The Laser Scanning Confocal Microscopy (LSCM) is a sequential scanning system where a single point of the specimen is illuminated at a time and LSCM uses a point detector (Photon Multiplier Tube (PMT)). Therefore, for LSCM, an expensive scanner is needed and electronic processing is necessary for image formation. The LSCM system is consequently relatively slow (typically 0.5-10sec/frame, slower scan can take up to a minute/frame). Whereas Nipkow disk system uses multi-point scanning disk and a cooled CCD camera which is a parallel array detector. This enables the Nipkow system to acquire images at higher speed (up to 360frames/sec) than with LSCM (typically 0.5-1 frame/sec). This will allow many rapid cellular processes (e.g. calcium imaging, vesicular trafficking) to be monitored in real time. More importantly, it has been demonstrated that the spinning disk confocal system reduces phototoxicity and photobleaching by as much as 5 folds comparing to a LSCM. It is speculated that the reduction in phototoxicity and photobleaching is probably due to the fact that the system splits the laser light into thousands of minibeams.

While the mechanism of such reduction in phototoxicity and photobleaching is still a subject of studying, spinning disk confocal is becoming increasingly the instrument of choice for live cell imaging. The system is particularly powerful for applications such as real-time (4-D) confocal microscopy, calcium signaling, vesicular trafficking green fluorescence protein studies.

System Description

The system is based on a Zeiss Axiovert 200M inverted microscope with the following laser lines for excitation of fluorophores: 404nm, 440nm, 488, 514nm, 561nm and 633nm. It is equipped with a piezo focusing motor and all necessary accessories (Temperature, CO2) for high speed live cell imaging. The scope is mounted with a high precision motorized stage for monitoring of multiple positions in a single sample holder. This system was upgraded with a FRAP (Fluorescence Recovery After Photobleaching) module in 2009.

Applications

The system is well suited for high-speed, live cell imaging with reduced phototoxicity. The system is particularly useful for 3-D timelapse to monitor fast cellular events because of the high focusing/acquisition speed than other systems in the Facility. With its FRAP module, FLIP, FRAP and photoactivation could be performed on the system as well.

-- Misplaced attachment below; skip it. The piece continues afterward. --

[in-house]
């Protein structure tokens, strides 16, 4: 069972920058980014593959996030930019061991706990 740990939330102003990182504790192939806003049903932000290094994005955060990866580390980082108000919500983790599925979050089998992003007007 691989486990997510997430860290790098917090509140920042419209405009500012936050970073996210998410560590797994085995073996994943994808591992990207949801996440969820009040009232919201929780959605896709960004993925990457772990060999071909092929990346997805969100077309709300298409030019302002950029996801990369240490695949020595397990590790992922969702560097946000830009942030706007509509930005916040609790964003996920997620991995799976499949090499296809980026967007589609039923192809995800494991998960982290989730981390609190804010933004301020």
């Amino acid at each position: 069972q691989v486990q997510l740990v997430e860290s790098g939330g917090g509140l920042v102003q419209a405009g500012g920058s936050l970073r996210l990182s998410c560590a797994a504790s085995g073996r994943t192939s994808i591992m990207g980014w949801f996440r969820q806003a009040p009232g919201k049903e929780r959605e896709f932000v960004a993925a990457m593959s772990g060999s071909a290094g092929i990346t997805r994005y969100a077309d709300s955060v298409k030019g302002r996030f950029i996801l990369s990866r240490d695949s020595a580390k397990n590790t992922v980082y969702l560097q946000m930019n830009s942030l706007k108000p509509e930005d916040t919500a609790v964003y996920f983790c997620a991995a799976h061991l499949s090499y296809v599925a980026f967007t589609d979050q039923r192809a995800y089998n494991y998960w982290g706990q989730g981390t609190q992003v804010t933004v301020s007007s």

Perkin Elmer Ultraview ERS FRAP Specifications

10x 0.3NA EC Plan-Neofluar
20x 0.8NA Plan Fluar
40x 1.3NA oil Plan-Neofluar
63x 1.2NA Water C-Apochromat
63x 1.4NA Oil DIC Plan-Apochromat
100X 1.4NA, oil DIC plan-Apochromat

Diode: 405nm
Diode: 440nm
Argon: 458, 488, 514nm
Solid state: 561nm
Solid state 633nm

DIMs offer alternative ways of imaging biological samples with advantages of low photo-bleaching, high-photon efficiency and relatively low cost. In combination with deconvolution, high resolution imaging could be performed on these systems.

There are 6 DIM setups in the Facility. Each differs from the others by the software and hardware configuration for its main purposes:

DIM station 1-4   contains Metamorph (Universal Imaging Corp , Molecular Devices), a sensitive, cooled CCD camera (Sensicam from Optikon , Cascade II EMCCD or CoolSnapHQ (Photometrics)) and a Zeiss microscope (AxioImagerZ, Axioplan IIM or Axiovert 200M). All of them are equipped with DIC (differential Interference Contrast) optics and fluorescence optics. The setups are mainly set for low-level fluorescent video microscopy. All these digital microscopes can perform multiple wavelength detection, 3-dimensional image acquisition and 3-D time lapse experiments. One setup is equipment with necessary filter wheels for Ca/pH ratiometric imaging and for FRET analysis with CFP and YFP dye pairs. It is also equipped with a live cell environment control that long term (days) timelapse can be performed on.

DIM station 5   is composed of an Axioscope 2 from Zeiss for routine fluorescent examination and a high resolution digital color camera (Axiocam HR, Zeiss) for color digital photography.